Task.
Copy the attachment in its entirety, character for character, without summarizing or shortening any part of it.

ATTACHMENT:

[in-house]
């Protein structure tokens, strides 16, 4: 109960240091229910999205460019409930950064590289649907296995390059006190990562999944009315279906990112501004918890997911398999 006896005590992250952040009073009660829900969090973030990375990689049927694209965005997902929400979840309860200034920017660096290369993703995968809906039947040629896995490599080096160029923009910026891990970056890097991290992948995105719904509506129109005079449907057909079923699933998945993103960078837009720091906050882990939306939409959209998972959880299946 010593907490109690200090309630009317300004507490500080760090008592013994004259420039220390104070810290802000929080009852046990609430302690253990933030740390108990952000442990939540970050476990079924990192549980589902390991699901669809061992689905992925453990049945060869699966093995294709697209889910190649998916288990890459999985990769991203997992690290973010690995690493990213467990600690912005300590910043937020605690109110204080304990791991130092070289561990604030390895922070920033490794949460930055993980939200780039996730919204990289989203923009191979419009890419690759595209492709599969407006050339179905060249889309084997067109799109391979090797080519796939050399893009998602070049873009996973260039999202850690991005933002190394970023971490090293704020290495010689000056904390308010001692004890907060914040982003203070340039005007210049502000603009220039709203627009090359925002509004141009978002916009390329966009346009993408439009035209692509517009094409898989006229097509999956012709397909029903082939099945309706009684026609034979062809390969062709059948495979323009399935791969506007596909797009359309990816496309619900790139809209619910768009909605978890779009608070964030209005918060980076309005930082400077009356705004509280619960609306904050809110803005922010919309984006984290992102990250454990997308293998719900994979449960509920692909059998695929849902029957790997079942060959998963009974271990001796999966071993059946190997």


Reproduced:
[in-house]
């Protein structure tokens, strides 16, 4: 109960240091229910999205460019409930950064590289649907296995390059006190990562999944009315279906990112501004918890997911398999 006896005590992250952040009073009660829900969090973030990375990689049927694209965005997902929400979840309860200034920017660096290369993703995968809906039947040629896995490599080096160029923009910026891990970056890097991290992948995105719904509506129109005079449907057909079923699933998945993103960078837009720091906050882990939306939409959209998972959880299946 010593907490109690200090309630009317300004507490500080760090008592013994004259420039220390104070810290802000929080009852046990609430302690253990933030740390108990952000442990939540970050476990079924990192549980589902390991699901669809061992689905992925453990049945060869699966093995294709697209889910190649998916288990890459999985990769991203997992690290973010690995690493990213467990600690912005300590910043937020605690109110204080304990791991130092070289561990604030390895922070920033490794949460930055993980939200780039996730919204990289989203923009191979419009890419690759595209492709599969407006050339179905060249889309084997067109799109391979090797080519796939050399893009998602070049873009996973260039999202850690991005933002190394970023971490090293704020290495010689000056904390308010001692004890907060914040982003203070340039005007210049502000603009220039709203627009090359925002509004141009978002916009390329966009346009993408439009035209692509517009094409898989006229097509999956012709397909029903082939099945309706009684026609034979062809390969062709059948495979323009399935791969506007596909797009359309990816496309619900790139809209619910768009909605978890779009608070964030209005918060980076309005930082400077009356705004509280619960609306904050809110803005922010919309984006984290992102990250454990997308293998719900994979449960509920692909059998695929849902029957790997079942060959998963009974271990001796999966071993059946190997």